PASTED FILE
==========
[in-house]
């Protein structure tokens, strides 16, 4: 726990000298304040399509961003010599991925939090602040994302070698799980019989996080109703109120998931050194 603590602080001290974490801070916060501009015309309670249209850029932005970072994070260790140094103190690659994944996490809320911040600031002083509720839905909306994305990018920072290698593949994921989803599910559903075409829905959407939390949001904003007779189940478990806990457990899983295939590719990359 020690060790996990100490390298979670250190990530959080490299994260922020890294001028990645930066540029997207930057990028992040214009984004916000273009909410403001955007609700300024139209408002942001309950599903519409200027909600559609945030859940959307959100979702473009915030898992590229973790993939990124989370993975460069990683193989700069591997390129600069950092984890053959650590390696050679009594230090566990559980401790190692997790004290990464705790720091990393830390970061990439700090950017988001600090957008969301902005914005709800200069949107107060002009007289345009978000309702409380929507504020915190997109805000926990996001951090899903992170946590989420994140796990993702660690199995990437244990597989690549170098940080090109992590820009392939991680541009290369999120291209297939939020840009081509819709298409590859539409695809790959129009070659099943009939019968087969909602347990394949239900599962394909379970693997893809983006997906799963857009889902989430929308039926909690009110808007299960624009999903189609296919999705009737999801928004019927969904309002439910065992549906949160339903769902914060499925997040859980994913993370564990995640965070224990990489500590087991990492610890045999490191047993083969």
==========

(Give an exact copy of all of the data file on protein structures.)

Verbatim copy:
[in-house]
């Protein structure tokens, strides 16, 4: 726990000298304040399509961003010599991925939090602040994302070698799980019989996080109703109120998931050194 603590602080001290974490801070916060501009015309309670249209850029932005970072994070260790140094103190690659994944996490809320911040600031002083509720839905909306994305990018920072290698593949994921989803599910559903075409829905959407939390949001904003007779189940478990806990457990899983295939590719990359 020690060790996990100490390298979670250190990530959080490299994260922020890294001028990645930066540029997207930057990028992040214009984004916000273009909410403001955007609700300024139209408002942001309950599903519409200027909600559609945030859940959307959100979702473009915030898992590229973790993939990124989370993975460069990683193989700069591997390129600069950092984890053959650590390696050679009594230090566990559980401790190692997790004290990464705790720091990393830390970061990439700090950017988001600090957008969301902005914005709800200069949107107060002009007289345009978000309702409380929507504020915190997109805000926990996001951090899903992170946590989420994140796990993702660690199995990437244990597989690549170098940080090109992590820009392939991680541009290369999120291209297939939020840009081509819709298409590859539409695809790959129009070659099943009939019968087969909602347990394949239900599962394909379970693997893809983006997906799963857009889902989430929308039926909690009110808007299960624009999903189609296919999705009737999801928004019927969904309002439910065992549906949160339903769902914060499925997040859980994913993370564990995640965070224990990489500590087991990492610890045999490191047993083969």